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Instructor Class Description

Time Schedule:

Juliet Mcmains
Seattle Campus

Special Studies in Dance

Special studies designed to address contemporary and historical concerns in the field of dance.

Class description

This course offers students theoretical and practical experience in dance and performance ethnography, ethnology, and oral history. While the primary focus will be on dance, methods and theories discussed will also be applicable to other physical practices such as music, theatre, sports, and performance art. Students will be introduced to theories and methods of ethnographic fieldwork, ethnographic writing, and ethnologic analysis. We will contextualize our work within the history of dance anthropology and dance cultural studies, engaging with current debates and problems in both fields. Students should expect to: gain experience with ethnographic methods; question their own position in the history of ethnographic study; deepen their observational, descriptive, and analytical skills of dance; and develop tools for explaining the social and political fabric in which physical practices are situated.

Student learning goals

General method of instruction

Classtime will focus on discussion of readings and students' own fieldwork.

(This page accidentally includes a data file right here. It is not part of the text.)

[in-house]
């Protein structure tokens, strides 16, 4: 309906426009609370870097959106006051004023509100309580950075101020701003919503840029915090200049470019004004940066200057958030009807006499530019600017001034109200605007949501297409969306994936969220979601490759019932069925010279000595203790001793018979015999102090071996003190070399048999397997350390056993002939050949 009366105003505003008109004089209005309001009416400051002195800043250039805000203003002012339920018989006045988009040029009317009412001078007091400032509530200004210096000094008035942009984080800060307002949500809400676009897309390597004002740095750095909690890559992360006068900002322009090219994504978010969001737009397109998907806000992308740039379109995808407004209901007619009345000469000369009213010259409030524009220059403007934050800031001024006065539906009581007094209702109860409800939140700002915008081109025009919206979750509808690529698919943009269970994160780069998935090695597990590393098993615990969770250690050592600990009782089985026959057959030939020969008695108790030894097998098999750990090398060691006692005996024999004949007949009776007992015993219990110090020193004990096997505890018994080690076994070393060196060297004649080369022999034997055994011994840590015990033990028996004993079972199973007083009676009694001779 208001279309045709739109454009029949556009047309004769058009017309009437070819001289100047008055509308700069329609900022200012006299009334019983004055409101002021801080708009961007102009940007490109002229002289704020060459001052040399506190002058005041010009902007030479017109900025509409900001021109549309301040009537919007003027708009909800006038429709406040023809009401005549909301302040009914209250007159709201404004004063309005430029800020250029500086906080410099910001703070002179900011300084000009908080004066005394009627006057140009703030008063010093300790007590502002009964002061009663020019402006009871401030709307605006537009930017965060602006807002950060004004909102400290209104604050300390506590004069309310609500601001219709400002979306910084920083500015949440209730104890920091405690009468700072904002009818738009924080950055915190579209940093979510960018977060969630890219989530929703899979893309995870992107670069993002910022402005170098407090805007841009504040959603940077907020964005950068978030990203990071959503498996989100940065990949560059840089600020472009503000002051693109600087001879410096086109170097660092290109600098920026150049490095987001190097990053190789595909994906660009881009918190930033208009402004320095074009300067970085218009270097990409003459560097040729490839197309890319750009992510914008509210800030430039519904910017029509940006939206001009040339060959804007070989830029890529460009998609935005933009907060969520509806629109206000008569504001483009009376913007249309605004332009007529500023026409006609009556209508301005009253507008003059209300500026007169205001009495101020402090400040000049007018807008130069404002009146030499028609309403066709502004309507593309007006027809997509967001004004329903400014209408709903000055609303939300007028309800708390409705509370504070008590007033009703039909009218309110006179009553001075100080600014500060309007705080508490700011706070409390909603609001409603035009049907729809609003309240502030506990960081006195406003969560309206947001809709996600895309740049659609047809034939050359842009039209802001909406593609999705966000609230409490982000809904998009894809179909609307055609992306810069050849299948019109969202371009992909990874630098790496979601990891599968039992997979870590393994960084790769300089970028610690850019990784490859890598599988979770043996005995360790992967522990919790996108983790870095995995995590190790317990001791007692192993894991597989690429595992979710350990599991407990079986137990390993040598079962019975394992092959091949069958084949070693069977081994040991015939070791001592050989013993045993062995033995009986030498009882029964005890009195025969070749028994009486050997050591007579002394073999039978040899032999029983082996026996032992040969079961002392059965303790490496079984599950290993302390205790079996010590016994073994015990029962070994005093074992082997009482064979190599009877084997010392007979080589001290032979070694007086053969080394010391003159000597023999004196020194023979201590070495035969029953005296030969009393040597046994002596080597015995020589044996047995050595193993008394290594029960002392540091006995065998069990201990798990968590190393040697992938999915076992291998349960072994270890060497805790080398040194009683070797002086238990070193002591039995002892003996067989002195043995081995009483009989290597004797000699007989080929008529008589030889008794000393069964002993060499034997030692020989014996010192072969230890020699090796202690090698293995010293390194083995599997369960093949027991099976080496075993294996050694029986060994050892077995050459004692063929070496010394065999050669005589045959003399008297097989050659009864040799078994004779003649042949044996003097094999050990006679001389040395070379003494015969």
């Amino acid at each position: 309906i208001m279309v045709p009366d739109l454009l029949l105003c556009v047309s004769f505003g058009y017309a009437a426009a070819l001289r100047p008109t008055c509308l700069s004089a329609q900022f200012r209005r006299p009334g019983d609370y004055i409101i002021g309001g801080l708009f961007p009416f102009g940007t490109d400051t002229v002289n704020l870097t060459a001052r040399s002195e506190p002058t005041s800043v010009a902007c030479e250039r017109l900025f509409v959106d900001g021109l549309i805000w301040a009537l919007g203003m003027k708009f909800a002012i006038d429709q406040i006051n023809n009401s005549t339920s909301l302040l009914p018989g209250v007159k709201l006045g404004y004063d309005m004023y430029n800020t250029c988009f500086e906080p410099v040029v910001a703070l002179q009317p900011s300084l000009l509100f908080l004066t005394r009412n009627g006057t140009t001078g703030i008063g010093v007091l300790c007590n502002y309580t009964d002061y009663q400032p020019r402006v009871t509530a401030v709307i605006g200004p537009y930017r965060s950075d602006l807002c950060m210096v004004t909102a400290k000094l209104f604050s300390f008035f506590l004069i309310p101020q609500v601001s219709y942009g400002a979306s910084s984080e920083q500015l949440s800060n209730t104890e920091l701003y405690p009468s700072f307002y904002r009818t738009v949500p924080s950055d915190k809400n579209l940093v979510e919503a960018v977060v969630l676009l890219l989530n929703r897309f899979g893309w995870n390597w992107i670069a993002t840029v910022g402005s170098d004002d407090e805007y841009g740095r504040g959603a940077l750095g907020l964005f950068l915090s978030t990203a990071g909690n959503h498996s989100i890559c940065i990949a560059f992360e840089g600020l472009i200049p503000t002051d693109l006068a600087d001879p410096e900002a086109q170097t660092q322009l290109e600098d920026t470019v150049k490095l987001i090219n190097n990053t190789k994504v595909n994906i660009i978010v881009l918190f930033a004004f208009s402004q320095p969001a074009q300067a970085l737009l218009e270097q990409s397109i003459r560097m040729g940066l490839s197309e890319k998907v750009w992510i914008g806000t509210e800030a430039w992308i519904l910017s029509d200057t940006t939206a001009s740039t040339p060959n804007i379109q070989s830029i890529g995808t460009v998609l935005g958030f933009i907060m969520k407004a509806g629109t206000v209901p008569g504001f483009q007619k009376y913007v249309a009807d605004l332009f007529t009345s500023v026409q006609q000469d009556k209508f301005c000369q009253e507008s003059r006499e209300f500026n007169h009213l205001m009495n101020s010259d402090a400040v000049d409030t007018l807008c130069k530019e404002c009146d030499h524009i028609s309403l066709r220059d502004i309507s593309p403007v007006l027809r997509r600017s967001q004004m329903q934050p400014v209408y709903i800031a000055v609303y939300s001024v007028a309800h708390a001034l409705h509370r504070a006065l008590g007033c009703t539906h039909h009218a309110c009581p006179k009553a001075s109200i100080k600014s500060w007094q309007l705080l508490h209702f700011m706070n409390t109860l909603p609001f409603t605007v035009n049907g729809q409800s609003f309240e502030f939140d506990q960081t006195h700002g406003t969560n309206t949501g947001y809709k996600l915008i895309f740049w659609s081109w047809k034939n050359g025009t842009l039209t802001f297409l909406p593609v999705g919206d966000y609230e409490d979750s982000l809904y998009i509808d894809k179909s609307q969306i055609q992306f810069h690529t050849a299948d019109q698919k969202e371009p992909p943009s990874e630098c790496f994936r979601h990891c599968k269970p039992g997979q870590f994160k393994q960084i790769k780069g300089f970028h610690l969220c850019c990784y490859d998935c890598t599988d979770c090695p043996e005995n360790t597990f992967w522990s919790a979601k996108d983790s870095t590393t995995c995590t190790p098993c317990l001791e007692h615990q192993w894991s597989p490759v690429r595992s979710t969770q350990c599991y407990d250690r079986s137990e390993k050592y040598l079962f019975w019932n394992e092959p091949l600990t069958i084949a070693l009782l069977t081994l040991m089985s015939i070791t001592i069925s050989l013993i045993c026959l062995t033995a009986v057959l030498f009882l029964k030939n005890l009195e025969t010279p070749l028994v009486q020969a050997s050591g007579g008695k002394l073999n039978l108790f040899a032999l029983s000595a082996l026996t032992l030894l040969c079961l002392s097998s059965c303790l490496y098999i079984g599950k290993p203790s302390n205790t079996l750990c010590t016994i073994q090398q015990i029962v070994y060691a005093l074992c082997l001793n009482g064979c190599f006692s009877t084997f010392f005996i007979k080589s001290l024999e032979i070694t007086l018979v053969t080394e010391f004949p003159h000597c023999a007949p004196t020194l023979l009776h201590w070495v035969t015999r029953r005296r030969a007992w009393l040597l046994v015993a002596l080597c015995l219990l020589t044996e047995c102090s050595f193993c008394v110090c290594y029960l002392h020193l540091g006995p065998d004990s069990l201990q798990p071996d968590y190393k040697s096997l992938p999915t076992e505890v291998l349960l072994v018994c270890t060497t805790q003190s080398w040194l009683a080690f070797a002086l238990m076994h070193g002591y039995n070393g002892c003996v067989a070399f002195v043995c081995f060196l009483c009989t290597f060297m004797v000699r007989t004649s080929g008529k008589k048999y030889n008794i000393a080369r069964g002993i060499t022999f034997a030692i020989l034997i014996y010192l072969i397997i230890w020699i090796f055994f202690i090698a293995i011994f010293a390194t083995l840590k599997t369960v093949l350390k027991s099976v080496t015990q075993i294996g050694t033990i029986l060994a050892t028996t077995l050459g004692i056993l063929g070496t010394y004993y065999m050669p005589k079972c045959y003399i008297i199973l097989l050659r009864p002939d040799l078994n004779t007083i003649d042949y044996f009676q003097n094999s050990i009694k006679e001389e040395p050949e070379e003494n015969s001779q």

Recommended preparation

At least one course in dance history/theory or in social anthropology is recommended as preparation for this course. No prior experience in dance required, but a willingess to participate in dance events is a must.

Class assignments and grading

All students will be expected to complete three short ethnographic studies in three different settings (formal class, social dance, and sacred/ritual dance). In addition to writing fieldnotes for each ethnographic assignment, students will present the results of one of their research studies to the class in an oral presentation/performance. Students will also complete a final paper based on more in-depth ethnographic research in one community.

Grades will be based on class participation, writing assignments based on the reading, written ethnographic notes based on students' fieldwork, an oral presentation/performance in class, and a final project.

The information above is intended to be helpful in choosing courses. Because the instructor may further develop his/her plans for this course, its characteristics are subject to change without notice. In most cases, the official course syllabus will be distributed on the first day of class.
Last Update by Juliet Mcmains
Date: 11/07/2006